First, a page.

Rectangle: Snodgrass compares people who fall into this category to grandparents, because they're the type to help you out in any situation. Need to borrow money? They’ll front you some cash. Need to find a tailor? They’ll point you in the right direction.

Oval: Those with an oval print may live by the motto "Don't worry, be happy." This group shies away from arguments, controversy, or drama. Basically, they just want life to roll smoothly.
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Illustrated by Alex Marino.
This next category has nothing to do with the shade of your lipstick (though Burt's Bees Lipstick in Fuchsia Flood is particularly pretty) or how hard you kiss the paper. Rather, it has to do with the intensity of the print itself, says Snodgrass. Is there a solid swath of color, or is it almost nonexistent? "From my perspective, this [difference in color] has to do with the amount of energy a person has," explains Snodgrass. The more energy you have, the deeper the color appears in your print and vice versa.

Opaque & Even: If the color on both your upper and lower lip print is mostly solid and strong, you’ve got a high amount of energy. This personality is like a cheerleader for the winning team, bouncing off the walls (err, court?) with tons of enthusiasm.

Ghost-Like & Colorless: On the opposite side of the continuum, a person with a pale, almost-white print has zero energy. "They’re exhausted, they’re running on empty, and they need their batteries recharged." (Or a really long nap.)
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Illustrated by Alex Marino.
Defined as the white vertical lines that stretch from the inside to the outside of your print — but not to be confused with wrinkles — stress lines signify exactly what you'd guess they would. The more lines you have, the more stress you're dealing with at the moment. And the direction, says Snodgrass, reflects the source of that stress.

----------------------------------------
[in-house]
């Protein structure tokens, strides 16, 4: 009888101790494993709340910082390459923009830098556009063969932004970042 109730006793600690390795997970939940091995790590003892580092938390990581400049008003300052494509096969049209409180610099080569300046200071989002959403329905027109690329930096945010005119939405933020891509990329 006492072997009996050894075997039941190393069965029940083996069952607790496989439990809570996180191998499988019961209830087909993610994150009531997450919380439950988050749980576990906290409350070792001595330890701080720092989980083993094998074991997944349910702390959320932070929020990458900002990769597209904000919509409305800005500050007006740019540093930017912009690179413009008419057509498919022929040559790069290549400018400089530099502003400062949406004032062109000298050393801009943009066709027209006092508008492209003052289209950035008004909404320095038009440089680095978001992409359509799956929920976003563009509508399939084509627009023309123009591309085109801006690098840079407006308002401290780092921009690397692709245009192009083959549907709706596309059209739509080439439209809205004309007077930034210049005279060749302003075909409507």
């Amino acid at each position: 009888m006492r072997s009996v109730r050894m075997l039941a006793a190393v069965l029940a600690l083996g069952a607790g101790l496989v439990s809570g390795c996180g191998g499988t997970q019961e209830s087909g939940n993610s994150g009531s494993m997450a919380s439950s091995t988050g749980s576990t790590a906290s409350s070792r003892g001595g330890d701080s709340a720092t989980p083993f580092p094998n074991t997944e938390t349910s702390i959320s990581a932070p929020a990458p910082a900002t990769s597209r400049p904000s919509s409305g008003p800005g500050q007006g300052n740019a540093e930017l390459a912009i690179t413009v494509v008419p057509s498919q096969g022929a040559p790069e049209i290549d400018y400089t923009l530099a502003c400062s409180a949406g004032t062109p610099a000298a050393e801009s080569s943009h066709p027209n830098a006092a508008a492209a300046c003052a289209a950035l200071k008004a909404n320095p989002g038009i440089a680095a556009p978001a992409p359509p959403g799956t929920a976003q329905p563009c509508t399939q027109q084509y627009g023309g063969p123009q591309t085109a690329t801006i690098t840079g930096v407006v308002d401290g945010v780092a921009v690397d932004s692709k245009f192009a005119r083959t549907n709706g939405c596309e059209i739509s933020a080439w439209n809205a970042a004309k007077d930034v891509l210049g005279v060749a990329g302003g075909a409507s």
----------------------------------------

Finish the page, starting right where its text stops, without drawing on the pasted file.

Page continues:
On The Upper Lip: The stress stems from outside factors that you can’t control, like things happening at work or when you're dealing with bumper-to-bumper traffic. No matter how much you try, the only thing you can do with this type of stress is to ride out the wave.

On The Lower Lip: This type of stress comes from a situation you can control, like the state of your apartment or amount of dishes piled in the kitchen sink.
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Illustrated by Alex Marino.
When you look at your print, you'll see some amount of white space between your upper and lower lips. This is referred to as the position of your print and suggests how open- or close-minded you are (at least today).

Open Lips: If there's white space between the corners of the upper and lower lips, it can infer that a person is open and ready to jump into things headfirst, be it a passion project at work or a new social activity. The farther apart the lips, the more open and receptive a person may be.

Closed Lips: If there’s no white space between the upper and lower lips, it can indicate stubbornness. However, Snodgrass says she often sees this print accompanied by open ones from the same person, meaning he or she is willing to try new things but will proceed with caution.
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Illustrated by Alex Marino.
Snodgrass breaks this final category down into four indicators, analyzing the upper and lower lips separately for thinness or fullness.

Thin Upper Lips: Think of this person as your cookie-cutter perfectionist. They can be picky, and they like things done or said in a very particular way.

Thin Lower Lips: Those with thin lower lips are very detail-oriented, especially when it comes to finance, says Snodgrass. They're careful with money and good with numbers, veering into frugality.

Full Upper Lips: Compassionate and great listeners, these are the people others turn to in upsetting situations. In other words, they have strong shoulders to cry on.

Full Lower Lips: This person is typically generous and expressive. They like to share their ideas whether it’s through dancing, writing, speaking, or even performing.